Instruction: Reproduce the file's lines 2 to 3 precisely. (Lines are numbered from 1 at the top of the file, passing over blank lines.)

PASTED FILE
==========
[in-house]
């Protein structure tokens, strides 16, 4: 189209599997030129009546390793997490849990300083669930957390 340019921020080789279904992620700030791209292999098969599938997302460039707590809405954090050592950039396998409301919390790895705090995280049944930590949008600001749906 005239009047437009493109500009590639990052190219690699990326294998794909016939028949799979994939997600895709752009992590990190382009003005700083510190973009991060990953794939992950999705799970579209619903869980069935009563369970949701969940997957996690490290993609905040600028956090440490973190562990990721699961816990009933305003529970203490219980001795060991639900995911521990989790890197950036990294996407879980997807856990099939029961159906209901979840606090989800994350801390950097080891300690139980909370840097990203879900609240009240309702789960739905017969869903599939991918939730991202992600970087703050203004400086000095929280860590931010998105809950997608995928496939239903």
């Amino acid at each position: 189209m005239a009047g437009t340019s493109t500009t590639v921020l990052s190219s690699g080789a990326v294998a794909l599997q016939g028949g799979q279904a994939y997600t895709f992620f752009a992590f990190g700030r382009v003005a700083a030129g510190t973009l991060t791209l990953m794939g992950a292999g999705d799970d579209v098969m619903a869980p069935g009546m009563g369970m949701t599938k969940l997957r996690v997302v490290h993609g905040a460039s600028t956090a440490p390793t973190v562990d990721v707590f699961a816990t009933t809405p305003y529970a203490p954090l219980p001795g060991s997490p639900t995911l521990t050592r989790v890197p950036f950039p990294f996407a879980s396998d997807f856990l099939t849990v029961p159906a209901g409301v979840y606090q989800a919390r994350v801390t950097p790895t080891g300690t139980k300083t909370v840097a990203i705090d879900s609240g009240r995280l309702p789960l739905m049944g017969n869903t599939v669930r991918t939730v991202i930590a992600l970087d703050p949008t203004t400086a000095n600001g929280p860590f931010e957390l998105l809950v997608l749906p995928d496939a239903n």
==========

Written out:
């Protein structure tokens, strides 16, 4: 189209599997030129009546390793997490849990300083669930957390 340019921020080789279904992620700030791209292999098969599938997302460039707590809405954090050592950039396998409301919390790895705090995280049944930590949008600001749906 005239009047437009493109500009590639990052190219690699990326294998794909016939028949799979994939997600895709752009992590990190382009003005700083510190973009991060990953794939992950999705799970579209619903869980069935009563369970949701969940997957996690490290993609905040600028956090440490973190562990990721699961816990009933305003529970203490219980001795060991639900995911521990989790890197950036990294996407879980997807856990099939029961159906209901979840606090989800994350801390950097080891300690139980909370840097990203879900609240009240309702789960739905017969869903599939991918939730991202992600970087703050203004400086000095929280860590931010998105809950997608995928496939239903």
């Amino acid at each position: 189209m005239a009047g437009t340019s493109t500009t590639v921020l990052s190219s690699g080789a990326v294998a794909l599997q016939g028949g799979q279904a994939y997600t895709f992620f752009a992590f990190g700030r382009v003005a700083a030129g510190t973009l991060t791209l990953m794939g992950a292999g999705d799970d579209v098969m619903a869980p069935g009546m009563g369970m949701t599938k969940l997957r996690v997302v490290h993609g905040a460039s600028t956090a440490p390793t973190v562990d990721v707590f699961a816990t009933t809405p305003y529970a203490p954090l219980p001795g060991s997490p639900t995911l521990t050592r989790v890197p950036f950039p990294f996407a879980s396998d997807f856990l099939t849990v029961p159906a209901g409301v979840y606090q989800a919390r994350v801390t950097p790895t080891g300690t139980k300083t909370v840097a990203i705090d879900s609240g009240r995280l309702p789960l739905m049944g017969n869903t599939v669930r991918t939730v991202i930590a992600l970087d703050p949008t203004t400086a000095n600001g929280p860590f931010e957390l998105l809950v997608l749906p995928d496939a239903n």